The deputies gave Mr. McKelvey numerous commands to stop running while they chased him down the street, but those commands were ignored. The deputies deployed their tasers and attempted to take Mr. McKelvey in to custody. Mr. McKelvey continued to struggle with the deputies after the tasers were deployed and after struggling with Mr. McKelvey for a period of time, the deputies were able to place him in custody. Mr. McKelvey continued to struggle and speak with the deputies even after being placed in custody and shortly afterwards, he stopped breathing. The deputies immediately began CPR and continued CPR for approximately 6 minutes while waiting for medical help. Once medical help arrived on scene, they took over CPR but were unable to revive Mr. McKelvey, and he was pronounced deceased at 10:06pm.

The incident was investigated by the Douglas County Major Crimes team. An autopsy was performed by the Oregon State Medical Examiner’s Office and it was determined that the cause of Mr. McKelvey’s death was methamphetamine intoxication, excited delirium and a colloid cyst of the third ventricle.

The Grand Jury heard testimony from 15 witnesses over the course of two days. These witnesses included an expert witness regarding how tasers work, the effect of the taser’s current on the body, and how to interpret the information automatically stored in the taser during its use. They also heard testimony from the Deputy Medical Examiner, the officers involved in the incident, and from witnesses who observed the incident.

 

DA's office statement on Price:

On Tuesday, November 26, 2013, a Douglas County Grand Jury found that the force used by two Roseburg Police Department officers against Gregory Allen Price on Saturday, June 22, 2013, was justified.

Gregory Allen Price (dob 05-01-1957) died on June 22, 2013, after an altercation with officers who were attempting to take him into custody.  Officers were dispatched to the front lawn of the Douglas County Courthouse regarding a complaint that a man, who was later identified as Price, attempted to enter one vehicle, and then jumped on the trunk of another vehicle, while the two vehicles were at an intersection.  Price was speaking and acting erratically, refused to comply with the officers’ commands, and physically resisted being placed under arrest.  Price continued to struggle with officers even after they used their tasers in an attempt to gain Price’s compliance.  Shortly after placing Price in handcuffs, the officers realized that he was not breathing and commenced CPR.  Medical personnel were called to the scene but were unable to revive Mr. Price.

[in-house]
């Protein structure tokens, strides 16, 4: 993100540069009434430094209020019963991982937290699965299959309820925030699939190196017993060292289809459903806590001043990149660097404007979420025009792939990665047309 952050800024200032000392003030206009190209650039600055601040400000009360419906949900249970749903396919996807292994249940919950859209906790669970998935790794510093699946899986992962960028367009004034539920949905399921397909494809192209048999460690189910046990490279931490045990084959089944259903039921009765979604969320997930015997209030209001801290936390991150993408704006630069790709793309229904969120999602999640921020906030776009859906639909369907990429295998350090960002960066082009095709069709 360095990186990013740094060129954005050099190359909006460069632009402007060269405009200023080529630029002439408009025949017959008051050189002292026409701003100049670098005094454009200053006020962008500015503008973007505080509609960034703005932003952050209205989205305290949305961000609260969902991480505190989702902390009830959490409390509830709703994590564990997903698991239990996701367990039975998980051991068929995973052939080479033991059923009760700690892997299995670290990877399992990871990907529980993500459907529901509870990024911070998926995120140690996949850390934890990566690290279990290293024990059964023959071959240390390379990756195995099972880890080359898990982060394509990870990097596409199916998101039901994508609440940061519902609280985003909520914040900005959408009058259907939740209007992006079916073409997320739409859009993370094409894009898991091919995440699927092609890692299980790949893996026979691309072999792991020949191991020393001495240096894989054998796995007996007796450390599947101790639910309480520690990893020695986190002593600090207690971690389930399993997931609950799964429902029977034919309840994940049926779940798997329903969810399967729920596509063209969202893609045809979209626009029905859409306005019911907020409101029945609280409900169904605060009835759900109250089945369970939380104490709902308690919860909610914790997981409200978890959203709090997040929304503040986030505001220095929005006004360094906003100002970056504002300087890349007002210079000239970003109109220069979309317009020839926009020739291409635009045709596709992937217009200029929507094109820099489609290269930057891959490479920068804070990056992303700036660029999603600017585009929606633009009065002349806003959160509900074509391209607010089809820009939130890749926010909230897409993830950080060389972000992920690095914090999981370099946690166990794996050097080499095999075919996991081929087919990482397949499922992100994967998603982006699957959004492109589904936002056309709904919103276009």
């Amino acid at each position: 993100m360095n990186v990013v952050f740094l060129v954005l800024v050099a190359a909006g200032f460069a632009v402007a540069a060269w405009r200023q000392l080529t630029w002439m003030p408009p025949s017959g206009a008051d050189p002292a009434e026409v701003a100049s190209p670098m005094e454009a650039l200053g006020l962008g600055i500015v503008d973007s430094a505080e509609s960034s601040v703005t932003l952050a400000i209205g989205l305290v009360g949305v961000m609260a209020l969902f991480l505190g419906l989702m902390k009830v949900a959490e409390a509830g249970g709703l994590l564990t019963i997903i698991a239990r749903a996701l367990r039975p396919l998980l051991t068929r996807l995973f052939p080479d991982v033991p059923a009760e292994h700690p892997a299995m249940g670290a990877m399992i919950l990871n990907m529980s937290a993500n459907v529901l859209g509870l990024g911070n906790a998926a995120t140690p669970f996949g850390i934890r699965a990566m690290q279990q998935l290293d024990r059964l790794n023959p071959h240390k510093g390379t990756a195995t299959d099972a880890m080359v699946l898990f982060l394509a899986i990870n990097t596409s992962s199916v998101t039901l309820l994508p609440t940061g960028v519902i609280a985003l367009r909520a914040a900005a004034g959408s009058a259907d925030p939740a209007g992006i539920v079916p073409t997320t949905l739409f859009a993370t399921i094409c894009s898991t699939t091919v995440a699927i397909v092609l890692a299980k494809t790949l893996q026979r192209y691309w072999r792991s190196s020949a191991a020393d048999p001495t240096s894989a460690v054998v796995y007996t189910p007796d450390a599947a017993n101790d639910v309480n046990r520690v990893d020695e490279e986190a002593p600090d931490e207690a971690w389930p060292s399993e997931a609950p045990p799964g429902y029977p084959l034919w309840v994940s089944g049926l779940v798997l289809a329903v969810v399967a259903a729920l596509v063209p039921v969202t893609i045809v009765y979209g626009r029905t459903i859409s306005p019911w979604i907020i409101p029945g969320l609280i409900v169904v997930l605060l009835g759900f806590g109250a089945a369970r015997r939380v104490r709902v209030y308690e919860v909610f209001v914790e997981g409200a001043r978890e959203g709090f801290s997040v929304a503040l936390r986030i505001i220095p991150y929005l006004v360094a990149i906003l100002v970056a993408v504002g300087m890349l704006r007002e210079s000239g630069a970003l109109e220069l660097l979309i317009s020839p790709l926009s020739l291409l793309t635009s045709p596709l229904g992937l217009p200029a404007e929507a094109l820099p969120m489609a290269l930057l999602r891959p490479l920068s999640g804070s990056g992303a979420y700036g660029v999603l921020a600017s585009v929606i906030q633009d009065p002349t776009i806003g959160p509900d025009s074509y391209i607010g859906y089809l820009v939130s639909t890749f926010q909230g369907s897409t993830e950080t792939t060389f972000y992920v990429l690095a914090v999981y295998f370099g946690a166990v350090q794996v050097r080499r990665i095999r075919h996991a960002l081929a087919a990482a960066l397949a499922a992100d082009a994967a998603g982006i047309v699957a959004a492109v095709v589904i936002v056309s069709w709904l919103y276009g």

The incident was investigated by the Douglas County Major Crimes Team  An autopsy was performed by the Oregon State Medical Examiner’s Office, and it was found that the cause of Mr. Price’s death was atherosclerotic coronary artery disease with physiologic stress associated with an altercation with police officers, methamphetamine use, and excited delirium as contributing factors.

The Grand Jury heard testimony over the course of two days, which included testimony from an expert witness regarding how tasers work, the effect of the taser’s current on the body, and how to interpret the information automatically stored in the taser during its use.  They also heard testimony from the Deputy Medical Examiner who performed the autopsy, several witnesses to the incident, officers involved in the investigation, and paramedics who responded to the scene and provided medical treatment to Price.